Dorien is a Postdoctoral Researcher at the Stanford Center on China's Economy and Institutions. She previously studied Sinology and Economics at KU Leuven. She considers her background in the non-disciplinary-specific study of the Chinese language and area as a perfect complement of the non-area-specific discipline of economics. She obtained a Doctoral Degree in Economics from LICOS — Centre for Institutions and Economic Performance, KU Leuven, Leuven, Belgium. She wrote her PhD thesis on "The Experimental Economics of Parenting: Evidence from Rural China." After completing her PhD degree in early 2021, she held a position as an associate researcher and lecturer at the KU Leuven Chinese Studies Unit. Her research interests center around the economics of human capital formation and social mobility. She’s involved in the design and evaluation of field experiments evaluating the effectiveness and mechanisms of early childhood interventions in rural China.
Scott Rozelle, Postdoctoral Faculty Sponsor
Early childhood development and parental training interventions in rural China: a systematic review and meta-analysis.
BMJ global health
2021; 6 (8)
INTRODUCTION: Inadequate care during early childhood can lead to long-term deficits in skills. Parenting programmes that encourage investment in young children are a promising tool for improving early development outcomes and long-term opportunities in low-income and middle-income regions, such as rural China.METHODS: We conducted a systematic review and a meta-analysis to investigate the prevalence of early developmental delays and stimulating parenting practices as well as the effect of parental training programmes on child development outcomes in rural China. We obtained data in English from EconPapers, PubMed, PsycARTICLES, Cochrane Library, Web of Science and Scopus (Elsevier) and in Chinese from China National Knowledge Infrastructure, Wanfang Data and VIP Information. We conducted frequentist meta-analyses of aggregate data and estimated random-effects meta-regressions. Certainty of evidence was rated according to the Grading of Recommendations Assessment, Development and Evaluation approach.RESULTS: We identified 19 observational studies on the prevalence of developmental delays and stimulating parenting practices for children under 5 years of age (n=19 762) and ten studies on the impact of parental training programmes on early child development (n=13 766). Children's risk of cognitive, language and social-emotional delays in the rural study sites (covering 14 provinces mostly in Central and Western China) was 45%, 46%, and 36%, respectively. Parental training programmes had a positive impact on child cognition, language and social-emotional development.CONCLUSION: There is evidence to suggest that early developmental delay and the absence of stimulating parenting practices (ie, reading, storytelling and singing with children) may be prevalent across rural, low-income and middle-income regions in Central and Western China. Results support the effectiveness of parental training programmes to improve early development by encouraging parental engagement.TRIAL REGISTRATION NUMBER: This study was registered with PROSPERO (CRD42020218852).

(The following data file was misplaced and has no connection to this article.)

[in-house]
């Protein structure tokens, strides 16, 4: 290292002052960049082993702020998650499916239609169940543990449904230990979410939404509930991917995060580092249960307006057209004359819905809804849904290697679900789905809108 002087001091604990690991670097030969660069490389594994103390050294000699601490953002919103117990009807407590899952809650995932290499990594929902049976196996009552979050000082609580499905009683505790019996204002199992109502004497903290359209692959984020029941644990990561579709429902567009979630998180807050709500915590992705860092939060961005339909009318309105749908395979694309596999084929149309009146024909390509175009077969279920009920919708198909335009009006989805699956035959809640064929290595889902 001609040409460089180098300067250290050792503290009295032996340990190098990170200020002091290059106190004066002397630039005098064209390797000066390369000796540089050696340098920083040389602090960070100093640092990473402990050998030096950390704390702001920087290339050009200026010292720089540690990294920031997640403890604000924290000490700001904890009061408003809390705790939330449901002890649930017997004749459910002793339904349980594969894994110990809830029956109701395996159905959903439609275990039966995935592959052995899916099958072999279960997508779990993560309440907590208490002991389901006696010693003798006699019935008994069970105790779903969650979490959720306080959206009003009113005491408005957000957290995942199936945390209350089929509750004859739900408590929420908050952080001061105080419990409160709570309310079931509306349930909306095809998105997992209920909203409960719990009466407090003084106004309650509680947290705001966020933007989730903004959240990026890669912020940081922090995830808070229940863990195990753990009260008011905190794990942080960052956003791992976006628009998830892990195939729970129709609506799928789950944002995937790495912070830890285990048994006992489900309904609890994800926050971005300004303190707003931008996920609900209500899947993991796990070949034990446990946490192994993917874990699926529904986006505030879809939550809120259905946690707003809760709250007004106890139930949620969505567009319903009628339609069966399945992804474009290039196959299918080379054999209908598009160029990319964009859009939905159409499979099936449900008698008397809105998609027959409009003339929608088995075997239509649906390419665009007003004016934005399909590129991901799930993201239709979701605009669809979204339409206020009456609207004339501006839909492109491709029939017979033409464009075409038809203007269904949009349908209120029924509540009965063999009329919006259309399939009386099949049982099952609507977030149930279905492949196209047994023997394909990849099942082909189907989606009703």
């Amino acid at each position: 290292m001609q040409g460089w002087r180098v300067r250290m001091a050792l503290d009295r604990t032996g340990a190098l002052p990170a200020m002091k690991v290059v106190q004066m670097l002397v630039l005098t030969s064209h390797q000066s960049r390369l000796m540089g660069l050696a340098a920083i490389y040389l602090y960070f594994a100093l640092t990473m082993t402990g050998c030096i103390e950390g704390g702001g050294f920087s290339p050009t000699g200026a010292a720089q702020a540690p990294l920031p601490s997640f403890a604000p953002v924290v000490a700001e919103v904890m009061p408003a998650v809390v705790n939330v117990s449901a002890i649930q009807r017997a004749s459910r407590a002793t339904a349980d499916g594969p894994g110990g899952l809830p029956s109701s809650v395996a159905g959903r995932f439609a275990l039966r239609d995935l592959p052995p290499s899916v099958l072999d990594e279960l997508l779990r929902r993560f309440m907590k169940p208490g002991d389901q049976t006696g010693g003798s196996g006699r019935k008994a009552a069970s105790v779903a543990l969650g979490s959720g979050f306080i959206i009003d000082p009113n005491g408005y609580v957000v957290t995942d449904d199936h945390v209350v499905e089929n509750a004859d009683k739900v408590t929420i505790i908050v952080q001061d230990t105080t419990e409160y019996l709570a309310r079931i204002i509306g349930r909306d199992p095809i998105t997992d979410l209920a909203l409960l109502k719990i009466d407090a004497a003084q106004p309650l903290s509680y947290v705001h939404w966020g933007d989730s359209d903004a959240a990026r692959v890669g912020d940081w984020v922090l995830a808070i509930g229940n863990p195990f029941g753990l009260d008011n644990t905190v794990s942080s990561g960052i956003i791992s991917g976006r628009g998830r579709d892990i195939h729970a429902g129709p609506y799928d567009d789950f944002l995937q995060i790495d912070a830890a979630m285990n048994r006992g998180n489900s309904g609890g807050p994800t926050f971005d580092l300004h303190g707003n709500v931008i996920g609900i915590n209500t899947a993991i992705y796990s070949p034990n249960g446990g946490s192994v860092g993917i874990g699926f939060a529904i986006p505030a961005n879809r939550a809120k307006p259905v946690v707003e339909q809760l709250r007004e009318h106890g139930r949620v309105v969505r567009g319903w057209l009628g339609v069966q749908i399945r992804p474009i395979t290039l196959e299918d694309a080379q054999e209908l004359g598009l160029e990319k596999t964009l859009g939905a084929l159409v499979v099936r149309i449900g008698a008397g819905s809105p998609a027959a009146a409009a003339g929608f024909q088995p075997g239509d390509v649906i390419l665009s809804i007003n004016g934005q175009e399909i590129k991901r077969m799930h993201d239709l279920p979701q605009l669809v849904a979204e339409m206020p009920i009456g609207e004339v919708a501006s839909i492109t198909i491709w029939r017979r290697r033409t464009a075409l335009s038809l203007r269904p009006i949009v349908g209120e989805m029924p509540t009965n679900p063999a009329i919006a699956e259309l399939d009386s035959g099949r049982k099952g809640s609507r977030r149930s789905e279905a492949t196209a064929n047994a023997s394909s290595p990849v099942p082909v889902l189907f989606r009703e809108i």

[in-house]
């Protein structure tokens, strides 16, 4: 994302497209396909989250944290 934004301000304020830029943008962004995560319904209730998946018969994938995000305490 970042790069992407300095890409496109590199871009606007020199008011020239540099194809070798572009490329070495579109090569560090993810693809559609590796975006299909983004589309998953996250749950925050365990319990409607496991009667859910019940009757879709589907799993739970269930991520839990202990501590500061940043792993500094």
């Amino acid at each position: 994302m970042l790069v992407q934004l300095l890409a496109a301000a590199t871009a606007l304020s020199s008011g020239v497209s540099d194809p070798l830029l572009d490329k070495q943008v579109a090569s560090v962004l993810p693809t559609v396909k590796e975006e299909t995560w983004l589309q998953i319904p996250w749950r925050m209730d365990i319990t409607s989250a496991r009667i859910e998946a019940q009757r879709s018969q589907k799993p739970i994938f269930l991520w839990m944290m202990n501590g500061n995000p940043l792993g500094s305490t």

View details for DOI 10.1136/bmjgh-2021-005578
View details for PubMedID 34417271
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Using community health workers to deliver a scalable integrated parenting program in rural China: A cluster-randomized controlled trial.
Social science & medicine (1982)
2019; 239: 112545
Inadequate care during early childhood can lead to long-term deficits in skill development. Parenting programs are promising tools for improving parenting practices and opportunities for healthy development. We implemented a non-masked cluster-randomized controlled trial in rural China in order to assess the effectiveness of an integrated home-visitation program that includes both psychosocial stimulation and health promotion at fostering development and health outcomes of infants and toddlers in rural China. All 6-18 month-old children of two rural townships and their main caregiver were enrolled. Villages were stratified by township and randomly assigned to intervention or control. Specifically, in September 2015 we assigned 43 clusters to treatment (21 villages, 222 caregiver-child dyads) or control (22 villages, 227 caregiver-child dyads). In the intervention group, community health workers delivered education and training on how to provide young children with psychosocial stimulation and health care (henceforth psychosocial stimulation and health promotion) during bi-weekly home visits over the period of one year. The control group received no home visits. Primary outcomes include measures of child development (i.e. the Bayley Scales of Infant and Toddler Development, third edition-or Bayley-III) and health (i.e. measures of morbidity, nutrition, and growth). Secondary outcomes are measures of parenting practices. Intention-to-treat (ITT) effects show that the intervention led to an improvement of 0·24 standard deviations (SD) [95% CI 0·04 SD-0·44 SD] in cognitive development and to a reduction of 8·1 [95% CI 3·8-12·4] percentage points in the risk of diarrheal illness. In addition, we find positive effects on parenting practices mirroring these results. We conclude that an integrated psychosocial stimulation and health promotion program improves development and health outcomes of infants and toddlers (6-30 month-old children) in rural China. Because of low incremental costs of adding program components (that is, adding health promotion to psychosocial stimulation programs), integrated programs may be cost-effective.
View details for DOI 10.1016/j.socscimed.2019.112545
View details for PubMedID 31568997